Thanks to my wife who brought me out for my birthday drams. I’m a very lucky guy.
Whenever I go out to have some whiskies that are old and going to be reviewed I try and get anyone else who’s with me involved. I’ve been told this is called “making it less boring” and “being less of an antisocial dick cheese”. I’m happy to have friends and family who update me on this.
As part of this particular tasting I told my wife to pick out some whiskies from a list of ones I’ve never reviewed. Originally she picked out a pair of 10 year old, 1990 Dufftowns… and then one of them wasn’t available anymore.
As such she scrambled and picked out Aultmore 18 Foggie Moss, which regular readers will note is a tad different because a)it’s not cask strength and b) it’s an original bottling.
Also earlier this year I delved into Aultmore to add to my repertoire just to find out if I should have been drinking them. The results were mixed. I did have an amazing Aultmore, and I also had the opposite to balance it all out.
But what are Aultmore doing themselves? Perhaps I should ask that more. Call them up maybe. Hang out at the same pubs. Perhaps watch them from their collective living room windows to make sure no creeps are around.
Simply put this is a mix of ex-Bourbon casks and Refill Sherry Casks that wasn’t chill filtered and had no colour added. Not only that, but in what’s sadly a rare event it’s not the lowest possible abv to maximize profits: It’s at least at 46%.
But I’ve certainly been jaded through life, and on whisky too, so did I enjoy this? Let’s see, shall we?
Price: € 95
Cask type: Bourbon casks, Refill Sherry Casks
Colour: 5Y 9/4
Nose: Grass, lemon, mineral, faint anise
It’s an Aultmore that isn’t glowing red with sherry, so immediately there’s some grass notes on it. That said it grows from there, with some spice and lemon and mineral going on.
I don’t mind the nose, but could have a bit more to it. There’s a reason why most people don’t just have a salad with a lemonade most days.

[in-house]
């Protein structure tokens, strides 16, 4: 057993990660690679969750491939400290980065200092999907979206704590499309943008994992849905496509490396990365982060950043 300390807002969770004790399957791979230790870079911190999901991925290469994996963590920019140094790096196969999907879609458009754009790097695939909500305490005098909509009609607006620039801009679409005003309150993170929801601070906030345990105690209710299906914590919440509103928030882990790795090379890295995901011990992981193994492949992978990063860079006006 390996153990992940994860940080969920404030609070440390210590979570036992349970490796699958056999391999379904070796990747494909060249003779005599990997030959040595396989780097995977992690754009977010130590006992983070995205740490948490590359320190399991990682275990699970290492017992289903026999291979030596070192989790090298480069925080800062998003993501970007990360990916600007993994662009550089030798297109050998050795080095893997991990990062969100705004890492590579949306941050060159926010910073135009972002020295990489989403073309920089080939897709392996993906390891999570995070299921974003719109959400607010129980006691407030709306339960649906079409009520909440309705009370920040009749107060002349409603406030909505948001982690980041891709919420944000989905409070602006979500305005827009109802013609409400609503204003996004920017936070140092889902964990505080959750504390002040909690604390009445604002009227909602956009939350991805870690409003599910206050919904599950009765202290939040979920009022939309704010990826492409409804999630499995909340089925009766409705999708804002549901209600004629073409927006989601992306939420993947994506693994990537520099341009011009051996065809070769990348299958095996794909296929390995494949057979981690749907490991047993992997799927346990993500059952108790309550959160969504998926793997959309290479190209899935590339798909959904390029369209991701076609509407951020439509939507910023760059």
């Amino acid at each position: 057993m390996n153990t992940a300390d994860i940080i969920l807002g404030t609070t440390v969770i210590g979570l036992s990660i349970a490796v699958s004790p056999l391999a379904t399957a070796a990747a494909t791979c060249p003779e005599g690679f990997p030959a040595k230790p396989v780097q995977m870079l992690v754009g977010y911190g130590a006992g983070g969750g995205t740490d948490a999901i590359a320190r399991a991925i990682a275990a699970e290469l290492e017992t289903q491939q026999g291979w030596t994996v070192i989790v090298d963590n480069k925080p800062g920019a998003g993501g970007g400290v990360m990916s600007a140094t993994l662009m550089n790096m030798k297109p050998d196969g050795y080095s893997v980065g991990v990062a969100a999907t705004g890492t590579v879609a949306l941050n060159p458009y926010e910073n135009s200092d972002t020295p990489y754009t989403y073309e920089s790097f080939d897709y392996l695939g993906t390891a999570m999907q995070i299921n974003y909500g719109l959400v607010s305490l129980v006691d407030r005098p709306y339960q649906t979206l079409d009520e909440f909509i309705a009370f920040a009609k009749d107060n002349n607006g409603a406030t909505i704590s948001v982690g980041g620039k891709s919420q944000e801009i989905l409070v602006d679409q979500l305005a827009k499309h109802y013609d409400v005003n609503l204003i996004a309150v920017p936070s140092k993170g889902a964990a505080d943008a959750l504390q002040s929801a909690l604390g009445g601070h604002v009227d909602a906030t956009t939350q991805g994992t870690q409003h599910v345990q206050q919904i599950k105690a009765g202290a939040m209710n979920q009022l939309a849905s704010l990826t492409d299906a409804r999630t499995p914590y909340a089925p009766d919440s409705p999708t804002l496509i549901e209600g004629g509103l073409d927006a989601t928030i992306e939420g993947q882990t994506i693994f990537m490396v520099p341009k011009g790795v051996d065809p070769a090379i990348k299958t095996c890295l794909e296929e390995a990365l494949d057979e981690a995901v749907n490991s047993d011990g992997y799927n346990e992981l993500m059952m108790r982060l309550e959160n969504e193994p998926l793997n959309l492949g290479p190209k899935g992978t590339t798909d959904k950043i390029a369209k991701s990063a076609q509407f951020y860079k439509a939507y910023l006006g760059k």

Unless that’s you, then… dammit dude, get yourself some flavour.
Taste: Schmaltz, anise, barnyard, grassy, sugar syrup
There’s an initial fatty, salty, and really tasty note that immediately makes me wonder if the salad & lemonade person I made up in the paragraph above was right. Or hiding some tasty chicken fat. I’ll take either as gospel at the moment.
Fatty, more spice, some good barnyard notes, and then it peters out a tad with generic sugar and grass. It’s hinting at an interesting whisky. You don’t get this profile normally, and I appreciate something different, even if it’s not totally got it’s shit together (like me!)
Finish: Manure, lemon, mineral, almond
Barnyard, nutty (make your own Austin Power’s joke here), lemon and mineral? It works. It’s not as interesting as the taste, and the fatty note that I loved is gone, but it’s unique. Very unique.
Conclusion: Very unique and interesting whisky. Nothing too out there, but very unique. That fatty flavour really sells it at the end of the day. The nose is pretty weak. It’s almost like the opposite to high end blends that have a great nose and then the rest is rough and you just smile at the person who wasted money buying it.
On the other hand this is an 18-year-old whisky that doesn’t really get too complex. It’s unique, and it’s a nice step up from the 12-year-old, but not enough to really warrant the extra time. I liked it: My wife loved it, which is rare for her. It’s one of those whiskies that is going to be in your whisky cabinet and you’re going to drink it daily or you have on hand to change things up or you have at the bar, or you never need to. Try a dram, see where it fits for you, go from there.
Scotch review #1470, Speyside review #411, Whisky Network review #2173